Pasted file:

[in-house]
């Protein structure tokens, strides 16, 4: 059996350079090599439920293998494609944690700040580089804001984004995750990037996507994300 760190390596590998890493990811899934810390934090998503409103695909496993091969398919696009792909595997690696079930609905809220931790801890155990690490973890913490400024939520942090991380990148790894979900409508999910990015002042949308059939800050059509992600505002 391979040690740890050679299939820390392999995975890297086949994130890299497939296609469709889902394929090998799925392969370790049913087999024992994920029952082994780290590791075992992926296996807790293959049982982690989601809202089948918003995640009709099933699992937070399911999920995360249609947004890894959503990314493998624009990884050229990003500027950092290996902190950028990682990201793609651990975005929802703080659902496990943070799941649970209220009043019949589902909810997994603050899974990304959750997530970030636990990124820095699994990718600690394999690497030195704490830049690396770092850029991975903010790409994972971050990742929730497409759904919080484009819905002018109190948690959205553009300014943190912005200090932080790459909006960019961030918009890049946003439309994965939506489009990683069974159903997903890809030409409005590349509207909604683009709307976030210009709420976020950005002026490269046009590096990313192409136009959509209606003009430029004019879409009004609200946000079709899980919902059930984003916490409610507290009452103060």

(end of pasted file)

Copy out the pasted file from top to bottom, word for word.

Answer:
[in-house]
């Protein structure tokens, strides 16, 4: 059996350079090599439920293998494609944690700040580089804001984004995750990037996507994300 760190390596590998890493990811899934810390934090998503409103695909496993091969398919696009792909595997690696079930609905809220931790801890155990690490973890913490400024939520942090991380990148790894979900409508999910990015002042949308059939800050059509992600505002 391979040690740890050679299939820390392999995975890297086949994130890299497939296609469709889902394929090998799925392969370790049913087999024992994920029952082994780290590791075992992926296996807790293959049982982690989601809202089948918003995640009709099933699992937070399911999920995360249609947004890894959503990314493998624009990884050229990003500027950092290996902190950028990682990201793609651990975005929802703080659902496990943070799941649970209220009043019949589902909810997994603050899974990304959750997530970030636990990124820095699994990718600690394999690497030195704490830049690396770092850029991975903010790409994972971050990742929730497409759904919080484009819905002018109190948690959205553009300014943190912005200090932080790459909006960019961030918009890049946003439309994965939506489009990683069974159903997903890809030409409005590349509207909604683009709307976030210009709420976020950005002026490269046009590096990313192409136009959509209606003009430029004019879409009004609200946000079709899980919902059930984003916490409610507290009452103060």